Bird Dogs Afield host Paul Fuller is the gun dog columnist for Northwoods Sporting Journal. The Journal has granted permission to re-print Paul’s articles. Thank you Northwoods Sporting Journal.

Northwoods Sporting Journal

Bird Difficulty

Many of my columns are the result of an email or text message from a fellow hunter. Recently, I was asked which upland birds are the hardest to hunt and which are the easiest to hunt. The question didn’t delineate from difficult for the dog or difficult for the shooter. So, I’ll lump it all together with comments about both. I’m only going to include species I’ve either hunted or have friends that have hunted and provided me with details. Here we go.

Personally, the most difficult bird I’ve hunted is the ruffed grouse. And, it’s a very difficult bird for the pointing dog. The ruffed grouse would rather run than flush. An outstanding pointing dog will pin many of their birds they encounter which will provide the hunter with a flush and shot. However, the bird will run on most dogs. That means a flush far ahead of the dog and no shot. If the hunter is lucky to be close to the bird, the bird will almost always flush with a tree or heavy cover between the shooter and the bird. For both the dog and the hunter, and using fair chase, the ruffed grouse is the hardest bird to hunt.

Although I’ve never hunted chukar, the tales I’ve heard from friends force me to put this bird high on the list. First, the terrain is usually meant more for mountain goats than human beings. A misplaced step can easily end up with a medical emergency. The chukar has good pointing scent, however, getting to your on-point dog could be a problem. For difficulty, hunting chukar is a close second to the ruffed grouse.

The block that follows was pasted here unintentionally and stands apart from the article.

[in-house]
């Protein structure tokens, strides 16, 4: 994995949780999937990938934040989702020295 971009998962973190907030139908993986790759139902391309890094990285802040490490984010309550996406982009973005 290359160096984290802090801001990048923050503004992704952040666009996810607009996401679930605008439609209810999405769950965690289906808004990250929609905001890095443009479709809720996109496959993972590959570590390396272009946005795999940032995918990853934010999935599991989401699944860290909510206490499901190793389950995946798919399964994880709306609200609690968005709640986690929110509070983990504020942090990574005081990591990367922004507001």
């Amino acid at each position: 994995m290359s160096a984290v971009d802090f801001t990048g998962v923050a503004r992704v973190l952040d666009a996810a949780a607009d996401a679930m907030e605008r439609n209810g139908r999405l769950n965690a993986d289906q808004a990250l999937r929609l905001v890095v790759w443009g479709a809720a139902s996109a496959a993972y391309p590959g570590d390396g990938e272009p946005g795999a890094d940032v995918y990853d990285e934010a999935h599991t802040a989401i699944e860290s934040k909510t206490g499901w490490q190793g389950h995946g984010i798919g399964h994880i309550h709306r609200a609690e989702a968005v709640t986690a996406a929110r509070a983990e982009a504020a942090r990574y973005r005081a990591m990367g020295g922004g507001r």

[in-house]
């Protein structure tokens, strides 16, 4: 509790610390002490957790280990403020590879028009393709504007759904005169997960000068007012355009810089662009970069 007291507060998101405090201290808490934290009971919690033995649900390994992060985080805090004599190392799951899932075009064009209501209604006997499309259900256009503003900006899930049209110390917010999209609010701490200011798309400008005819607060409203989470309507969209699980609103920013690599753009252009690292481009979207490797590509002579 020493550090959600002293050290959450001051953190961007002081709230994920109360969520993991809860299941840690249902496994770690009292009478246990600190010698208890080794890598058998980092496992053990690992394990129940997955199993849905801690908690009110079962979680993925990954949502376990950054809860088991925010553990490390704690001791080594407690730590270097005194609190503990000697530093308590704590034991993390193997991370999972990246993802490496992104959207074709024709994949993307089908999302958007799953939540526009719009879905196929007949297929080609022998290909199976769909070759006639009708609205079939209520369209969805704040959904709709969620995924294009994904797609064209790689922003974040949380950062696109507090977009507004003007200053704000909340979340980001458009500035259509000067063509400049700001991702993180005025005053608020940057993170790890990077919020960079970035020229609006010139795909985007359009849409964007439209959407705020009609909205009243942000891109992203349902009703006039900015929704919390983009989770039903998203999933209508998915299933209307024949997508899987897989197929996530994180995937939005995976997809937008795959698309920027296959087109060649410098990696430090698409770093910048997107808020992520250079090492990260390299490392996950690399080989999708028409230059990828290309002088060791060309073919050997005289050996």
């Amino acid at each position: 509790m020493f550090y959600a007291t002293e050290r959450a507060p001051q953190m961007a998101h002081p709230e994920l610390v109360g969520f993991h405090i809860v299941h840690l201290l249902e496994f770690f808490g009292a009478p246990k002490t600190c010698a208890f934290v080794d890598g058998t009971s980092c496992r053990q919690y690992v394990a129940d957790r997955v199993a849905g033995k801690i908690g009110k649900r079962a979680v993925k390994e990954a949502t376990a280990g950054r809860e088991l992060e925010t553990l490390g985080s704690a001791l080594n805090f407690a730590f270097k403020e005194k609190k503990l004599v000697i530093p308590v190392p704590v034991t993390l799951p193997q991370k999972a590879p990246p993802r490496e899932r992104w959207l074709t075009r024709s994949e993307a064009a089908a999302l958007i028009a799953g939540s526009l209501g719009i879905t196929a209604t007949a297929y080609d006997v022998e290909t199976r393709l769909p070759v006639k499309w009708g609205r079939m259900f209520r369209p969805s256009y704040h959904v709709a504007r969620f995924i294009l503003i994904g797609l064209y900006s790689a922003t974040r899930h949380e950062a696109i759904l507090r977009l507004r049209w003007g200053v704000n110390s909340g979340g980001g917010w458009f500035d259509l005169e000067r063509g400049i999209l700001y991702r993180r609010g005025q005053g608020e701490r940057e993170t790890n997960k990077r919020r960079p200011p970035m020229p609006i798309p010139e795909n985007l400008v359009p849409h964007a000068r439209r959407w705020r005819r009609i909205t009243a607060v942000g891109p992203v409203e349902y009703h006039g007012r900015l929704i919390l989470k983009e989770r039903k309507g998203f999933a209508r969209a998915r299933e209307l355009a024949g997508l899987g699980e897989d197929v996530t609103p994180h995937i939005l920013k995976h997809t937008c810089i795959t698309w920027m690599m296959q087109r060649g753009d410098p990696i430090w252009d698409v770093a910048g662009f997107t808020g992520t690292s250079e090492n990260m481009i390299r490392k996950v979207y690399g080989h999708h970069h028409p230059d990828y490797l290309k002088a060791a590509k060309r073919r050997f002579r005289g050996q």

My next bird in terms of hunting difficult would be the Hungarian partridge. Hunting the prairies requires a great deal of stamina for both the hunter and the dog. You will often walk miles to find birds. Also, in the prairies, your dog covers about four times the distance that you do. A Hun covey won’t tolerate a dog getting too close. If your dog does pin a covey, just an eyelid blink by your dog and the covey will be airborne. A rookie Hun hunter will tend to flock shoot with their first covey flush. A seasoned Hun hunter will have much better success by picking one bird in the covey. And, do you think you know where the covey landed? Try following up the covey…they’re hardly ever there.

We’re slowly getting easier now. My next bird would be the sharptail grouse. As with Huns, you can walk many miles before your dog encounters scent. However, if hunted early in the season, sharptail hunting, for the dog, becomes much easier. Unless the birds have been pressured, they hold well for the point. This is one reason my wife and I head west for the September 1 opener. We love the dog work we get on sharptails. Also, in my mind, the sharptail flies slightly slower than the Hun. That makes it an easier target. Also, sharptails seldom flush as a covey. Their flush is staggered. Two birds may initially flush followed by three then followed by two more and on and on.

Okay, you’ve been wondering about the ring-necked pheasant. I grew up hunting wild ring necked pheasants. From the age of nine until I left for college. My father had English setters for pheasant and beagles for cottontail rabbits. And, our neighbor had a German shorthaired pointer. I hunted pheasants, at different times, with all these dogs. After years of hunting and killing hundreds of birds, I decided a lushing dog was the best tool for hunting the beloved ring-neck. They get the bird in the air and once in the air they’re not a hard bird to hit.

Bobwhite quail. My only experience with bobwhites was a week in Kansas hunting wild birds. They held well for the point…they get an A + for that. The covey flush is fast so the hunter needs to be fast also. A thoroughly enjoyable bird to hunt.

American woodcock. This little guy is a joy for both the pointing dog and the hunter. Yes, the bird is running more than it did 20 years ago, however; most of the time, it still holds nicely for the point. And, woodcock covers are typically found adjacent to logging roads which makes for easy access. If you hunt after most of the leaves have fallen, you’ll get a decent shot most of the time.

So, that’s my rating system for hardest to easiest upland birds to hunt. However, I love them all.

Copyright 2021 Paul Fuller

Paul and his wife Susan are co-hosts of Bird Dogs Afield TV ( Paul can be contacted at